The Cumulative Probability of Arrest by Age 28 Years in the United States by Disability Status, Race/Ethnicity, and Gender


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Abstract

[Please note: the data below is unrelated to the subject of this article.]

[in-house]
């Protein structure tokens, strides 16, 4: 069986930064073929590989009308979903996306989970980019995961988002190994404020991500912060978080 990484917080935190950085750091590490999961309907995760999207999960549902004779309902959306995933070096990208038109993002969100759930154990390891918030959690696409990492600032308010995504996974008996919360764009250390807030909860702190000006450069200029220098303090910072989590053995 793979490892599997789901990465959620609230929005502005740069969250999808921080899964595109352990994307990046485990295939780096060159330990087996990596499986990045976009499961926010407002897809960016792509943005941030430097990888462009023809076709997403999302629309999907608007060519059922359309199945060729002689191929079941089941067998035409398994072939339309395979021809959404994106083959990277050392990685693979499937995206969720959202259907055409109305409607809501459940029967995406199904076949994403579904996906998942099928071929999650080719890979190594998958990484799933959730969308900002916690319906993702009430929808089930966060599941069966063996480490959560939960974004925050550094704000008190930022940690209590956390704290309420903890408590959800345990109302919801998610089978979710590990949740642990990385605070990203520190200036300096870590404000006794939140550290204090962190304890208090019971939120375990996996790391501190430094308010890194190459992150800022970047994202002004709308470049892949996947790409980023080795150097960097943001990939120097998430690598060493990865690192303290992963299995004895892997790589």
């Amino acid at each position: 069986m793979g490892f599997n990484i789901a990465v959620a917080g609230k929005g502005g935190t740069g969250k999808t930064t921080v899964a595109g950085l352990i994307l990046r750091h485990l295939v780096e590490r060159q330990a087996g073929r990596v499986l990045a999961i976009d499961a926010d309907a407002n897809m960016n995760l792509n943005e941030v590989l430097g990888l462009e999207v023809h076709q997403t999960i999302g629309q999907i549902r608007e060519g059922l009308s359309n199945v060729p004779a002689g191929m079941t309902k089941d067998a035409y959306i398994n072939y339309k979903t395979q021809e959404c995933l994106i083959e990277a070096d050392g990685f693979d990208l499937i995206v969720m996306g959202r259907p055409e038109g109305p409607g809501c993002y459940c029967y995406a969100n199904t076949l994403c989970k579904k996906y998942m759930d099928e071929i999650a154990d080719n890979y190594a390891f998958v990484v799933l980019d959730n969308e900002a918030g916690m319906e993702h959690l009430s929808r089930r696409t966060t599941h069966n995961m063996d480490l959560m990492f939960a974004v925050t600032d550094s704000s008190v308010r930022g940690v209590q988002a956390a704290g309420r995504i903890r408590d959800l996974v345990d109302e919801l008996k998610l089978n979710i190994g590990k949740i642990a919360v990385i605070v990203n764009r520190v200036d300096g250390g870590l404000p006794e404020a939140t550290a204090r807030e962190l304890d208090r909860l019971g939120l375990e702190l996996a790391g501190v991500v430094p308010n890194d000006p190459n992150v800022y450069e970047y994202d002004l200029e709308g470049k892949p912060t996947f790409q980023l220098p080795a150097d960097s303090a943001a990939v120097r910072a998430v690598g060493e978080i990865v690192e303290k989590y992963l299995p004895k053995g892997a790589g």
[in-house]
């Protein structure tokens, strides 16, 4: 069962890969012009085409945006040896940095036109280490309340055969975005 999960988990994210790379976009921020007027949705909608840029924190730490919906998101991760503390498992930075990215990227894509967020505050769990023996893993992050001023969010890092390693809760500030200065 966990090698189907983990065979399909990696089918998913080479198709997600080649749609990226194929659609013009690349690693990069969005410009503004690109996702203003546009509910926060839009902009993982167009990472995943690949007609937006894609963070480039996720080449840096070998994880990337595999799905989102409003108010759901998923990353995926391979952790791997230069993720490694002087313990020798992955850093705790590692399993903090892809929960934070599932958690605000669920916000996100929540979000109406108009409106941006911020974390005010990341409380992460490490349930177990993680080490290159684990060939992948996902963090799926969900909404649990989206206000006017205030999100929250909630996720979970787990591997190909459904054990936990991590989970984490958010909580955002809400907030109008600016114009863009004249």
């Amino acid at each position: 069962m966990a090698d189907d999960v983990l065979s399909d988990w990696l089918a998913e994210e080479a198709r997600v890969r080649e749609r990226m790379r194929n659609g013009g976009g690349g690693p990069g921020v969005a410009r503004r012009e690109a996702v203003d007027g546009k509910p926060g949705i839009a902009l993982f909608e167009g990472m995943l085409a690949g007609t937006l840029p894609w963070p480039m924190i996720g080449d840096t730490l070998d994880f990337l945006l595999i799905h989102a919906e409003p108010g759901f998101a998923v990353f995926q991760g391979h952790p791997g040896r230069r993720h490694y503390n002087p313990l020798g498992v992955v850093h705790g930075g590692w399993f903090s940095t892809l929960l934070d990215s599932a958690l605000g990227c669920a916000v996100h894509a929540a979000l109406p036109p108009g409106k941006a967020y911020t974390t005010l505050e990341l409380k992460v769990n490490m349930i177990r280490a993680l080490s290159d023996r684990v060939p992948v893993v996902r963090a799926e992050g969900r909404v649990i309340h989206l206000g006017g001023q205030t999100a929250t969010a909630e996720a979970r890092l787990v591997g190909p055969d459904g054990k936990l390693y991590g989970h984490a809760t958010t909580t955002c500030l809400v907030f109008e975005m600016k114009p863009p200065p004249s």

ObjectivesTo estimate the cumulative probability (c) of arrest by age 28 years in the United States by disability status, race/ethnicity, and gender.MethodsI estimated cumulative probabilities through birth cohort life tables with data from the National Longitudinal Survey of Youth, 1997.ResultsEstimates demonstrated that those with disabilities have a higher cumulative probability of arrest (c = 42.65) than those without (c = 29.68). The risk was disproportionately spread across races/ethnicities, with Blacks with disabilities experiencing the highest cumulative probability of arrest (c = 55.17) and Whites without disabilities experiencing the lowest (c = 27.55). Racial/ethnic differences existed by gender as well. There was a similar distribution of disability types across race/ethnicity, suggesting that the racial/ethnic differences in arrest may stem from racial/ethnic inequalities as opposed to differential distribution of disability types.ConclusionsThe experience of arrest for those with disabilities was higher than expected. Police officers should understand how disabilities may affect compliance and other behaviors, and likewise how implicit bias and structural racism may affect reactions and actions of officers and the systems they work within in ways that create inequities.

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